Winemaking at Featherstone

Winemaking and grape growing are both scientific and intuitive processes. Featherstone wines reflect the special character of the grapes, as well as the artistry of the winemaker, and are pointedly food-oriented, rich, clean and brisk.

As both vineyard manager and winemaker, David Johnson is able to work throughout the growing season to enhance the grapes’ natural attributes, ensuring that at harvest he can create exceptional wine with minimal winemaking embellishments.

The vineyard will only yield enough grapes to produce limited amounts of small- lot wines. It is not our goal to buy more vineyard or to expand our production beyond our current level of hands-on, artisanal wine production.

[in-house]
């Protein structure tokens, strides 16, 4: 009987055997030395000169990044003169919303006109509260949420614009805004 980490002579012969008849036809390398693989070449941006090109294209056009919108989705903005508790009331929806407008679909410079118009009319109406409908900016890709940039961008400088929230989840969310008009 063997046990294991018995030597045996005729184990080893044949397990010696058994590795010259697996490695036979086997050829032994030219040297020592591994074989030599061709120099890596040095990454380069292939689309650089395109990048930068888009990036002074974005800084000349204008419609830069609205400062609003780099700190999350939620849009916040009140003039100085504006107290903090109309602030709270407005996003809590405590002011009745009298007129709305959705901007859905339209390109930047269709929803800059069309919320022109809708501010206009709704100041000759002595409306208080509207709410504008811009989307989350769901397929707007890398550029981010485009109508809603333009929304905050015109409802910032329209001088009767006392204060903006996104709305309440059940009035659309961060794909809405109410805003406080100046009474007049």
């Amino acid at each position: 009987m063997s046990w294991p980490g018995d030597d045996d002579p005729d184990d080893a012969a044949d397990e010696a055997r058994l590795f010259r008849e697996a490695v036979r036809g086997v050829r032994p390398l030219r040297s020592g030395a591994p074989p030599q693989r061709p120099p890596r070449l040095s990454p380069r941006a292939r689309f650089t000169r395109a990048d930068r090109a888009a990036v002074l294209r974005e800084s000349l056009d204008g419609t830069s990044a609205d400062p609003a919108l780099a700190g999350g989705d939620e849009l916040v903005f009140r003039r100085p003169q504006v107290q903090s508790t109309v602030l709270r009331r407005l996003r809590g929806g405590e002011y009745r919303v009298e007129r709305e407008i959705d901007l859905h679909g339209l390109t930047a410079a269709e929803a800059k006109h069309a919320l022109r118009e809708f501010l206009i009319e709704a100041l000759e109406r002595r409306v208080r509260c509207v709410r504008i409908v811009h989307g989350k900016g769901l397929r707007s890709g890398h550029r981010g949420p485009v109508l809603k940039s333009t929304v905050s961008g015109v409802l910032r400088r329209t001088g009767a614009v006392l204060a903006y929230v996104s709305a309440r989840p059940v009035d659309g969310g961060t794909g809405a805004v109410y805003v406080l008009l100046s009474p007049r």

Featherstone was one of the first wineries to use Canadian oak barrels, producing an exceptional barrel-fermented Canadian Oak Chardonnay in 2002. Until recently, oak from Canada had not been considered for winemaking. The integration of our wine with oak grown in the same climate and region is an exciting concept. Encouraged by early successes, Canadian oak barrels at Featherstone continue to play an expanding role.

Always looking for new wine experiences and to expand his knowledge, Featherstone winemaker David Johnson gained international experience in 2007 participating in the harvest at Sileni Winery in Hawkes Bay New Zealand, and in 2016 at Waterkloof Winery in Stellenbosch, South Africa.

The Making of Featherstone Merlot